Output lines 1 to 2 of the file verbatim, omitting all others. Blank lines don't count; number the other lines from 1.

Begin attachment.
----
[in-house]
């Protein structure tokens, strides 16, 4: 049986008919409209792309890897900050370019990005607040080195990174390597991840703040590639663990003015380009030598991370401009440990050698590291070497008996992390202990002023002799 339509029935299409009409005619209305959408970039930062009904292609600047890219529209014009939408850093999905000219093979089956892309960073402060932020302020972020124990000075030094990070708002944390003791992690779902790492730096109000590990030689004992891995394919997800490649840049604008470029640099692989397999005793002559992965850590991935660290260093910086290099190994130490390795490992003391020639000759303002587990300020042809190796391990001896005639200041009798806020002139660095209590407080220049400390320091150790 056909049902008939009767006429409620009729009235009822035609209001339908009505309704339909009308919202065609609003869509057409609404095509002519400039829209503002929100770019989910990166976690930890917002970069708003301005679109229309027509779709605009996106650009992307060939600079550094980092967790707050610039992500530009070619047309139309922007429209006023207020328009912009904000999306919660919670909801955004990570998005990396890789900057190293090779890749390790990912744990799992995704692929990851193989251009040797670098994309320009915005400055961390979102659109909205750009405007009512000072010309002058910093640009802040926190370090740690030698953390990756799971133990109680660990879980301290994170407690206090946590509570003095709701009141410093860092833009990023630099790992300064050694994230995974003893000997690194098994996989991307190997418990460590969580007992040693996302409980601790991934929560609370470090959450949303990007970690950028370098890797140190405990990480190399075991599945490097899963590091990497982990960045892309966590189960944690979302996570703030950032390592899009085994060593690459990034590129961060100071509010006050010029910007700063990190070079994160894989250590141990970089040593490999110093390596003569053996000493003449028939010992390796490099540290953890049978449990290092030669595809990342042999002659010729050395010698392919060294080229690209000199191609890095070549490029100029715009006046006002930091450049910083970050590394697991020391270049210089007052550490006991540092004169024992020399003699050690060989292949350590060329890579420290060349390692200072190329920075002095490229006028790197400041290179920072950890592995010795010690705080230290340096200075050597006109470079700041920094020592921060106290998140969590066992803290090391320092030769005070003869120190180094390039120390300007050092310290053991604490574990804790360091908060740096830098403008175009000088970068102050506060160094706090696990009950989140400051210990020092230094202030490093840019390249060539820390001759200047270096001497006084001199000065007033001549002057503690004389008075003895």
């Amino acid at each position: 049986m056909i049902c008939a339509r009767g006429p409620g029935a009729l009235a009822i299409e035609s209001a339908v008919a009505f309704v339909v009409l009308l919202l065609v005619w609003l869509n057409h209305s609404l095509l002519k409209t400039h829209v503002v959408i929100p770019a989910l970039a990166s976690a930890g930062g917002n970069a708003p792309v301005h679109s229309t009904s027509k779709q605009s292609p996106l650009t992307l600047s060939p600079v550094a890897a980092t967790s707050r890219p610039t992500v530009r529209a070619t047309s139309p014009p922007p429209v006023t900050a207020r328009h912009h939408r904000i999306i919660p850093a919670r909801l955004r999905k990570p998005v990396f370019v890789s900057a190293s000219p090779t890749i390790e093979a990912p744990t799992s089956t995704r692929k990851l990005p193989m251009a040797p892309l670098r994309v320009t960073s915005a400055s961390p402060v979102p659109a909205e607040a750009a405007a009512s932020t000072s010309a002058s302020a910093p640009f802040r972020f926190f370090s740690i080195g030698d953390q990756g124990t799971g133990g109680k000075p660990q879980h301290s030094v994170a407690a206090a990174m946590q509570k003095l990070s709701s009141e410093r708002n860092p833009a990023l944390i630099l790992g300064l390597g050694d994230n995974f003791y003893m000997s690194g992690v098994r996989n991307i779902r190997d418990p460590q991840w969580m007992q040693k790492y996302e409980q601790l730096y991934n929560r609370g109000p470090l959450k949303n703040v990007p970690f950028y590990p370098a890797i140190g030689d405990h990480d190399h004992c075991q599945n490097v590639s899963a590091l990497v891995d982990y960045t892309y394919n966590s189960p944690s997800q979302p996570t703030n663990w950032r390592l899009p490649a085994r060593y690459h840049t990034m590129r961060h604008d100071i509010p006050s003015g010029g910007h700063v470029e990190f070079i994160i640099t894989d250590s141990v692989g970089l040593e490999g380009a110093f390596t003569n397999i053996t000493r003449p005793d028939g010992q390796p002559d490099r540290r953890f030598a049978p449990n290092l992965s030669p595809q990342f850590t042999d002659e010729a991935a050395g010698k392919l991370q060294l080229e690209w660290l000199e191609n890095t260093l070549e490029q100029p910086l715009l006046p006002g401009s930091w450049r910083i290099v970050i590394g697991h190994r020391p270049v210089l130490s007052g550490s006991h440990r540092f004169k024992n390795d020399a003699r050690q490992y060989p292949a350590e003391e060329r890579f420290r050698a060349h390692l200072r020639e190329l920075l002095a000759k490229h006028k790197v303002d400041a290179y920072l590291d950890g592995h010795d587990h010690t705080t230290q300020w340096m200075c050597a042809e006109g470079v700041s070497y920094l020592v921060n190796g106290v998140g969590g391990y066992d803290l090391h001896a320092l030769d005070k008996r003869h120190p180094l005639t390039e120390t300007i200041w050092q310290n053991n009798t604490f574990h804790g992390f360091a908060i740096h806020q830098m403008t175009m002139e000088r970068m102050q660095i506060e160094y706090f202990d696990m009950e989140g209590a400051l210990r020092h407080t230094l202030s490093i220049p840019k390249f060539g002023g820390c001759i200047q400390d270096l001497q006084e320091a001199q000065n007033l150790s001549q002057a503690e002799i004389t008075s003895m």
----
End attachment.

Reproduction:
[in-house]
């Protein structure tokens, strides 16, 4: 049986008919409209792309890897900050370019990005607040080195990174390597991840703040590639663990003015380009030598991370401009440990050698590291070497008996992390202990002023002799 339509029935299409009409005619209305959408970039930062009904292609600047890219529209014009939408850093999905000219093979089956892309960073402060932020302020972020124990000075030094990070708002944390003791992690779902790492730096109000590990030689004992891995394919997800490649840049604008470029640099692989397999005793002559992965850590991935660290260093910086290099190994130490390795490992003391020639000759303002587990300020042809190796391990001896005639200041009798806020002139660095209590407080220049400390320091150790 056909049902008939009767006429409620009729009235009822035609209001339908009505309704339909009308919202065609609003869509057409609404095509002519400039829209503002929100770019989910990166976690930890917002970069708003301005679109229309027509779709605009996106650009992307060939600079550094980092967790707050610039992500530009070619047309139309922007429209006023207020328009912009904000999306919660919670909801955004990570998005990396890789900057190293090779890749390790990912744990799992995704692929990851193989251009040797670098994309320009915005400055961390979102659109909205750009405007009512000072010309002058910093640009802040926190370090740690030698953390990756799971133990109680660990879980301290994170407690206090946590509570003095709701009141410093860092833009990023630099790992300064050694994230995974003893000997690194098994996989991307190997418990460590969580007992040693996302409980601790991934929560609370470090959450949303990007970690950028370098890797140190405990990480190399075991599945490097899963590091990497982990960045892309966590189960944690979302996570703030950032390592899009085994060593690459990034590129961060100071509010006050010029910007700063990190070079994160894989250590141990970089040593490999110093390596003569053996000493003449028939010992390796490099540290953890049978449990290092030669595809990342042999002659010729050395010698392919060294080229690209000199191609890095070549490029100029715009006046006002930091450049910083970050590394697991020391270049210089007052550490006991540092004169024992020399003699050690060989292949350590060329890579420290060349390692200072190329920075002095490229006028790197400041290179920072950890592995010795010690705080230290340096200075050597006109470079700041920094020592921060106290998140969590066992803290090391320092030769005070003869120190180094390039120390300007050092310290053991604490574990804790360091908060740096830098403008175009000088970068102050506060160094706090696990009950989140400051210990020092230094202030490093840019390249060539820390001759200047270096001497006084001199000065007033001549002057503690004389008075003895």